Friday 25 September 2009
Prithviraj, Narain, Jayasurya, Bhavana, Samvrutha Sunil
Venkitesh Iyer (Prithviraj) is a brilliant young man, teaching physics to students at an entrance coaching centre and staying in a posh apartment. But the genius has a different face once it becomes dark and he puts on a head-gear, jacket, shades and the likes, to rob ATMs of a particular bank.
After the news gets into headlines, the bank employs Felix (Narain), a private detective who in fact is an IPS dropout, to investigate into the case. Roopa (Bhavana), an officer at the same bank, helps him in this and even shares his apartment.
The hunt is on and we expect the action to be really a gripping one. With the investigator and the culprit going around singing songs and staying in adjacent apartments, you realize that it's only a matter of time before the noose tightens.
Think logically and you will realize that the crime being done here can easily be caught by anyone who cares to monitor the action more closely at the ATM counter!
Among the other characters, Jayasurya plays a cop and a batch mate of Felix at the IPS Academy, who is in charge of the case from the Police department.
Samvrutha Sunil is a student at Venkitesh's academy, who is desperately in love with him. Biju Menon is the Managing Director of the troubled bank and Lena plays his eye-candy secretary.
There are some nice moments in Robinhood, no denying that, but mostly things happen on a sheepishly predictable track. Scenarists Sachi-Sethu had shown lots of promise with their earlier film, Chocolate, but here the duo have done an average show at best.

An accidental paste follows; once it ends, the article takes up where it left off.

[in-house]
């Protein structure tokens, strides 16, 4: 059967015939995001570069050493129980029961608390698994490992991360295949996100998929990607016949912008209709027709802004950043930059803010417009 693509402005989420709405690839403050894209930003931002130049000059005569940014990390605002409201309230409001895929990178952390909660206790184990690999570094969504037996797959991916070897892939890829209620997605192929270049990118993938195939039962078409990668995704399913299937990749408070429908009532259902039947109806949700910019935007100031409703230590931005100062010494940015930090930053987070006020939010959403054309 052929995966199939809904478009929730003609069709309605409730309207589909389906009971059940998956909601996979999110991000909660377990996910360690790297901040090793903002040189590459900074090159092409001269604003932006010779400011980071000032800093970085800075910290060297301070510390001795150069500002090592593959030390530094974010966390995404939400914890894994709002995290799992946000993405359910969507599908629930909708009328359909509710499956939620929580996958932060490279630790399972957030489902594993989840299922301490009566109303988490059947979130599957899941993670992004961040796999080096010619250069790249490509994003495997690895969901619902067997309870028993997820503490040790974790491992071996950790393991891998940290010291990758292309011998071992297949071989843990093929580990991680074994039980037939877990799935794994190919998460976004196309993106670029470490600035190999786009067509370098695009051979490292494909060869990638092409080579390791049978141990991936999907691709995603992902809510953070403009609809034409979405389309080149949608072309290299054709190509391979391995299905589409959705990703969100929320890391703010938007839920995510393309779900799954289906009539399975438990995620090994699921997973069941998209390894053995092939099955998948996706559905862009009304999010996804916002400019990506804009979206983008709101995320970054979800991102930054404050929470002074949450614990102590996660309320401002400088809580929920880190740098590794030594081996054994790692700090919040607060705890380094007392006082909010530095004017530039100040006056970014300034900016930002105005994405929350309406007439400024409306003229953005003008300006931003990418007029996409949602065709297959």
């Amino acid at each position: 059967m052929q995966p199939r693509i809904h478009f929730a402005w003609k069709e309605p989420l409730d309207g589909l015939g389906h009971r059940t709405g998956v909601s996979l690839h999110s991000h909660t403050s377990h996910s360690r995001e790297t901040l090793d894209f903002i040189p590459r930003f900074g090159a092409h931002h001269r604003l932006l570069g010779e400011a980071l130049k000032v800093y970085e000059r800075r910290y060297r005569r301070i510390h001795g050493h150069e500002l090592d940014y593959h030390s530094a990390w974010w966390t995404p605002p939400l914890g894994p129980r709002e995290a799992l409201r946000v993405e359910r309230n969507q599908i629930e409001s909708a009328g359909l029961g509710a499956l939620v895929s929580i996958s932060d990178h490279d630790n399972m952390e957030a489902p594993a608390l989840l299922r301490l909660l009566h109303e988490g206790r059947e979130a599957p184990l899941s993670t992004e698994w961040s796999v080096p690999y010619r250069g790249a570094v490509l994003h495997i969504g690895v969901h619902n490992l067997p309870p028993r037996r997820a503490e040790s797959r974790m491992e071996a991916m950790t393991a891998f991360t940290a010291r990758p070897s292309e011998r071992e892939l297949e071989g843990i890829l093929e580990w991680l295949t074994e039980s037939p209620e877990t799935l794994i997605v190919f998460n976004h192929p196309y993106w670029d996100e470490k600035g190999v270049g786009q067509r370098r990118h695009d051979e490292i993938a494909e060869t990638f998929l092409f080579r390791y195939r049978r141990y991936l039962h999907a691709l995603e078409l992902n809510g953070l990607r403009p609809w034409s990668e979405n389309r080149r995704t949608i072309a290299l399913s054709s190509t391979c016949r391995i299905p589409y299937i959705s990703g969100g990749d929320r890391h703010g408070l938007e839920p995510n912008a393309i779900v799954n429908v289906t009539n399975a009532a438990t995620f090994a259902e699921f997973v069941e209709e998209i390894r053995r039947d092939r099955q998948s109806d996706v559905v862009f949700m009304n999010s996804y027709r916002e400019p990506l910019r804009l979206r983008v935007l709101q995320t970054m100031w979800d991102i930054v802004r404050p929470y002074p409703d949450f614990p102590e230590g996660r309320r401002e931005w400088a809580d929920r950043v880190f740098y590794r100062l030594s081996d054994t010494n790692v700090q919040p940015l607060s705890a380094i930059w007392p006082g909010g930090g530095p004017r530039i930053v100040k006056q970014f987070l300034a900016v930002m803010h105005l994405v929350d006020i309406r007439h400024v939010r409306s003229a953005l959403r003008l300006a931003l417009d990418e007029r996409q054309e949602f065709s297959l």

The visuals are pretty nice but the music, solely intended to thrill, is generally a letdown. Worse still, the choreography of songs like Priyanu Mathram? looks disgustingly outdated.
Prithviraj looks handsome, but why do he have to wear the same outfits during his escapades, which looks like a uniform after a while? Narain portrays an almost eccentric character and has done a decent job but his roving eye often looks artificial.
Bhavana has nothing much to do in the whole film except perhaps during the song'n' dance routine and Samvrutha Sunil is particularly loud during her scenes where she is doing everything to attract the hero. Jayasurya is visibly uncomfortable playing an IPS officer, a character with ordinary brains.
Biju Menon is shown as someone too eager to announce that he is the baddie in the story. In all fairness, Robinhood is a watchable fare but it gives the feeling that things could have been much better if the makers had approached it with more passion.
The basic concept is quite interesting but the makers of the film fail to transform the charm on to the screen, beyond a point. Go and watch it with no expectations and you may feel it's an okay attempt after all.